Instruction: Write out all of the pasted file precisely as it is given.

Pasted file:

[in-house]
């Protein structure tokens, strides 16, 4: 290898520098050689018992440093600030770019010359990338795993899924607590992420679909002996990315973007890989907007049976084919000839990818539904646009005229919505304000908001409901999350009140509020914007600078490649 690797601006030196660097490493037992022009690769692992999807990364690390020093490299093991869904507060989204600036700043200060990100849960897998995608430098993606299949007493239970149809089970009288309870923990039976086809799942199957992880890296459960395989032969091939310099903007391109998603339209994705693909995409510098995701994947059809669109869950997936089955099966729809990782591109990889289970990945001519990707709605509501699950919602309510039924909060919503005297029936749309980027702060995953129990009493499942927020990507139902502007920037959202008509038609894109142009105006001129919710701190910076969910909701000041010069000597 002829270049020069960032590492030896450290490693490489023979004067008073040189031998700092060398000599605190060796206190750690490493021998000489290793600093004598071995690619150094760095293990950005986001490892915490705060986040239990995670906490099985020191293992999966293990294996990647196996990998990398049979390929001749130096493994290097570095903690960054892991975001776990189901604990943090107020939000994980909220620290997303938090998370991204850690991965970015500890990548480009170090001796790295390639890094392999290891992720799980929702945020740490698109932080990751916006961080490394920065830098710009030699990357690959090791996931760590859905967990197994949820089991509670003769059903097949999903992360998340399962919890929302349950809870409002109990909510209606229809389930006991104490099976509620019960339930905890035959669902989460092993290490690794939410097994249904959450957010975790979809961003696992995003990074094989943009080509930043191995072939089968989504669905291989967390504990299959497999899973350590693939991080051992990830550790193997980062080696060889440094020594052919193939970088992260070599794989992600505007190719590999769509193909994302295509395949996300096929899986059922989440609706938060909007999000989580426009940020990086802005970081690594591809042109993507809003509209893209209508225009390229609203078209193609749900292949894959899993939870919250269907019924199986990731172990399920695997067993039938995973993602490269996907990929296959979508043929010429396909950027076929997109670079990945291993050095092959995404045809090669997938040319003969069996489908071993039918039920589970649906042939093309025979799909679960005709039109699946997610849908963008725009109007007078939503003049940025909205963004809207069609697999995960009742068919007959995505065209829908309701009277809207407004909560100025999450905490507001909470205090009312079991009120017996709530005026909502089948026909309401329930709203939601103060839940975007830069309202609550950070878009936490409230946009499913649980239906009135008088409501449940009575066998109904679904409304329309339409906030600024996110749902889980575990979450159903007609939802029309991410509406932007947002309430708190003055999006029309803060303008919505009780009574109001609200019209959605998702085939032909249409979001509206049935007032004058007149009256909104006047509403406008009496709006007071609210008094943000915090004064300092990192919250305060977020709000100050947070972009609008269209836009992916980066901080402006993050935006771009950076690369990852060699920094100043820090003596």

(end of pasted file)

[in-house]
């Protein structure tokens, strides 16, 4: 290898520098050689018992440093600030770019010359990338795993899924607590992420679909002996990315973007890989907007049976084919000839990818539904646009005229919505304000908001409901999350009140509020914007600078490649 690797601006030196660097490493037992022009690769692992999807990364690390020093490299093991869904507060989204600036700043200060990100849960897998995608430098993606299949007493239970149809089970009288309870923990039976086809799942199957992880890296459960395989032969091939310099903007391109998603339209994705693909995409510098995701994947059809669109869950997936089955099966729809990782591109990889289970990945001519990707709605509501699950919602309510039924909060919503005297029936749309980027702060995953129990009493499942927020990507139902502007920037959202008509038609894109142009105006001129919710701190910076969910909701000041010069000597 002829270049020069960032590492030896450290490693490489023979004067008073040189031998700092060398000599605190060796206190750690490493021998000489290793600093004598071995690619150094760095293990950005986001490892915490705060986040239990995670906490099985020191293992999966293990294996990647196996990998990398049979390929001749130096493994290097570095903690960054892991975001776990189901604990943090107020939000994980909220620290997303938090998370991204850690991965970015500890990548480009170090001796790295390639890094392999290891992720799980929702945020740490698109932080990751916006961080490394920065830098710009030699990357690959090791996931760590859905967990197994949820089991509670003769059903097949999903992360998340399962919890929302349950809870409002109990909510209606229809389930006991104490099976509620019960339930905890035959669902989460092993290490690794939410097994249904959450957010975790979809961003696992995003990074094989943009080509930043191995072939089968989504669905291989967390504990299959497999899973350590693939991080051992990830550790193997980062080696060889440094020594052919193939970088992260070599794989992600505007190719590999769509193909994302295509395949996300096929899986059922989440609706938060909007999000989580426009940020990086802005970081690594591809042109993507809003509209893209209508225009390229609203078209193609749900292949894959899993939870919250269907019924199986990731172990399920695997067993039938995973993602490269996907990929296959979508043929010429396909950027076929997109670079990945291993050095092959995404045809090669997938040319003969069996489908071993039918039920589970649906042939093309025979799909679960005709039109699946997610849908963008725009109007007078939503003049940025909205963004809207069609697999995960009742068919007959995505065209829908309701009277809207407004909560100025999450905490507001909470205090009312079991009120017996709530005026909502089948026909309401329930709203939601103060839940975007830069309202609550950070878009936490409230946009499913649980239906009135008088409501449940009575066998109904679904409304329309339409906030600024996110749902889980575990979450159903007609939802029309991410509406932007947002309430708190003055999006029309803060303008919505009780009574109001609200019209959605998702085939032909249409979001509206049935007032004058007149009256909104006047509403406008009496709006007071609210008094943000915090004064300092990192919250305060977020709000100050947070972009609008269209836009992916980066901080402006993050935006771009950076690369990852060699920094100043820090003596």